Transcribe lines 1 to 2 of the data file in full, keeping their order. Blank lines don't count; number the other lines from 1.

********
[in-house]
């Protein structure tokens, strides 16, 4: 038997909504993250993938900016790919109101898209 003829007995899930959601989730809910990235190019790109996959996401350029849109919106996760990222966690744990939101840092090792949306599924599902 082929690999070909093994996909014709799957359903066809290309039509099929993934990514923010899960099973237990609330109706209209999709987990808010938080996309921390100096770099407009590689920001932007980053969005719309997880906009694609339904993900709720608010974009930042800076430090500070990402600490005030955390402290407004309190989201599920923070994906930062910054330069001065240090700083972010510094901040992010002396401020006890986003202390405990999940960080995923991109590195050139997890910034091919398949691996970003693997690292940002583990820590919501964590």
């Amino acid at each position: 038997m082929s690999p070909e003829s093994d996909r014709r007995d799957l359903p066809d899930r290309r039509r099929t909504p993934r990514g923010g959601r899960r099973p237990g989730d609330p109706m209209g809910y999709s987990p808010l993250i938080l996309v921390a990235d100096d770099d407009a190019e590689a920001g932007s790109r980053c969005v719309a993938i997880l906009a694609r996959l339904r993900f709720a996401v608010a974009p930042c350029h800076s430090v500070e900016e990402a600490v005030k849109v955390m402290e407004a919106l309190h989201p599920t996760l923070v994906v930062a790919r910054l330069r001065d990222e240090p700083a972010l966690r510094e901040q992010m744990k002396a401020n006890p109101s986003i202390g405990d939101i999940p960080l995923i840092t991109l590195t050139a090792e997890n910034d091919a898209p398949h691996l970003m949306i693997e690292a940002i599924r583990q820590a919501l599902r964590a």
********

[in-house]
């Protein structure tokens, strides 16, 4: 038997909504993250993938900016790919109101898209 003829007995899930959601989730809910990235190019790109996959996401350029849109919106996760990222966690744990939101840092090792949306599924599902 082929690999070909093994996909014709799957359903066809290309039509099929993934990514923010899960099973237990609330109706209209999709987990808010938080996309921390100096770099407009590689920001932007980053969005719309997880906009694609339904993900709720608010974009930042800076430090500070990402600490005030955390402290407004309190989201599920923070994906930062910054330069001065240090700083972010510094901040992010002396401020006890986003202390405990999940960080995923991109590195050139997890910034091919398949691996970003693997690292940002583990820590919501964590």